Crowley said she also uses: SRAM components; Zipp wheels (858/454 combo); Continental GP 5000 tires; ISM Adamo Road saddle; Oakley helmet and sunnies; Wahoo Elemnt Bolt bike computer, Rival watch and Tickr heart-rate strap; Suplest bike shoes and Solestar insoles; Hoka run apparel; 2XU compression gear for recovery.
“I fuel this session just the same way I would fuel a race, with one Precision Hydration gel every 40 minutes on the bike,” Crowley said. “I alternate between Precision Hydration carb drink every 20 minutes with plain water every other 20 minutes (250ml/8.5 fl oz). I also take on 500ml (17 fl oz) of Precision Hydration 1000 (an electrolyte drink) every hour. Of course, I realize my fuel will vary to the next person’s, however, my tip for any athlete is to develop a trial and error process for determining what fuel you need for race day and what sits well in your stomach. Sessions like this one are key to developing a strong plan.”
She said she always ensures her meal before this session and the evening before are the same as a race day to ensure it works for her it is sufficient to fuel it. Dinner the night before typically consists of a burger and fries with Precision Hydration electrolyte drink, while breakfast before the workout is toast with honey and a banana, plus coffee.
RELATED: Triathlete’s Complete Guide to Nutrition and Fueling
Mental Focus Points
Crowley said it’s the business end of the track workout where she really has to lean into mental focus points. “When I hit the last six efforts on the run, I hold my focus by using the mantra of ‘steady, just one more.'”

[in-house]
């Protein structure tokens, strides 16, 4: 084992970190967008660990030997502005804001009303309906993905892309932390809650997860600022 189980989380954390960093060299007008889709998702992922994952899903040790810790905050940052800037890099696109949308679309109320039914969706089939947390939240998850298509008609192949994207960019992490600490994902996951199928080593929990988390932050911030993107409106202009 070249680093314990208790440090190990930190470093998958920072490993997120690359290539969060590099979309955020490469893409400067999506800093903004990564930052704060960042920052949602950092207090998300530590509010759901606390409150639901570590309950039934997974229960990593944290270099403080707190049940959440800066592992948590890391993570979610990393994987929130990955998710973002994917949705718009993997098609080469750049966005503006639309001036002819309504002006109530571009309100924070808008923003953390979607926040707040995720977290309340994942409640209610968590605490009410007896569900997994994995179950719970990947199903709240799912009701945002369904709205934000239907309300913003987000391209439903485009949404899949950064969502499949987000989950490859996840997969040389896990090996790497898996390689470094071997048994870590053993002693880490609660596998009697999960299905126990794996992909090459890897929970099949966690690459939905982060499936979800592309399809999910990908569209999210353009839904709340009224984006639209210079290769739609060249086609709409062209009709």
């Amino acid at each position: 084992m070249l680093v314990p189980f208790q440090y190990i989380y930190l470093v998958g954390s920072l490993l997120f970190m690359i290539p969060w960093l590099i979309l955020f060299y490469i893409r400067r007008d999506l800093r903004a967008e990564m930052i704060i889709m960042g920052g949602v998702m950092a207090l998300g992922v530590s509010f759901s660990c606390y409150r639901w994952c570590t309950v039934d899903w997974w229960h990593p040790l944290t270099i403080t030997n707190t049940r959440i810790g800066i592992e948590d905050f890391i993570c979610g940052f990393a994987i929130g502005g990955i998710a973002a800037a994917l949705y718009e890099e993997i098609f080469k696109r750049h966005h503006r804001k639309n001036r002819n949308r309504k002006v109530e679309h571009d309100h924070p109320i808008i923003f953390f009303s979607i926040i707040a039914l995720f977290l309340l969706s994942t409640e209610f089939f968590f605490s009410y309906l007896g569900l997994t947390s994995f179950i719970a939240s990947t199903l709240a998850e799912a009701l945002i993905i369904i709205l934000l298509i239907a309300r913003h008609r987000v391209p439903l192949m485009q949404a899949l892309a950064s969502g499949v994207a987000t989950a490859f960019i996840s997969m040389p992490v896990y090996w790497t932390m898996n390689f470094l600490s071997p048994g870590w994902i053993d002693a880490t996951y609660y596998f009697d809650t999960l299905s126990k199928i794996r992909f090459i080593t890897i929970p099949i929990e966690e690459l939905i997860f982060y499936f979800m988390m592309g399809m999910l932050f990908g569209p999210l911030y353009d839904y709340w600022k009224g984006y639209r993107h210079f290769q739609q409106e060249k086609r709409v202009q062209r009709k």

How to Expedite Recovery
Once she’s wrapped up this workout, Crowley said she will often head home for a nap before later heading to the pool for a “solid swim” of around 4.5K. She said this helps her “swim it out.” The following day is always a rest day, “where massage and compression recovery are highly recommended,” she added.
RELATED: What’s Your Go-To Recovery Method?
Coaching Points & Tips
Crowley advised doing this session for the first time well in advance of your goal race, not 10-12 days out as she’s outlined for herself above. She recognized that this is a big session for someone to jump into, so she recommended first tackling it in the off-season and starting with a shorter bike and fewer reps on the track, suggesting 12 x 800 as a good starting point. “Plan your turnaround time on the run to make it manageable,” she said. “Sometimes the stress of the run can feel overwhelming if you start missing the time. If you do, simply adjust it before your heart rate skyrockets.”
As you get accustomed to the workout, though—and as your race nears—she said to ensure you treat it as a full race simulation. “You should use this session to practice everything from nutrition and hydration to pacing and gear. Everything should be dialed in using these sessions.”
She added: “Take it seriously, but stay calm and relaxed. By the time you get close to a race you want this session to make you feel invincible, not mentally broken.”
RELATED: Triathlete’s Complete Guide on How to Train for an Ironman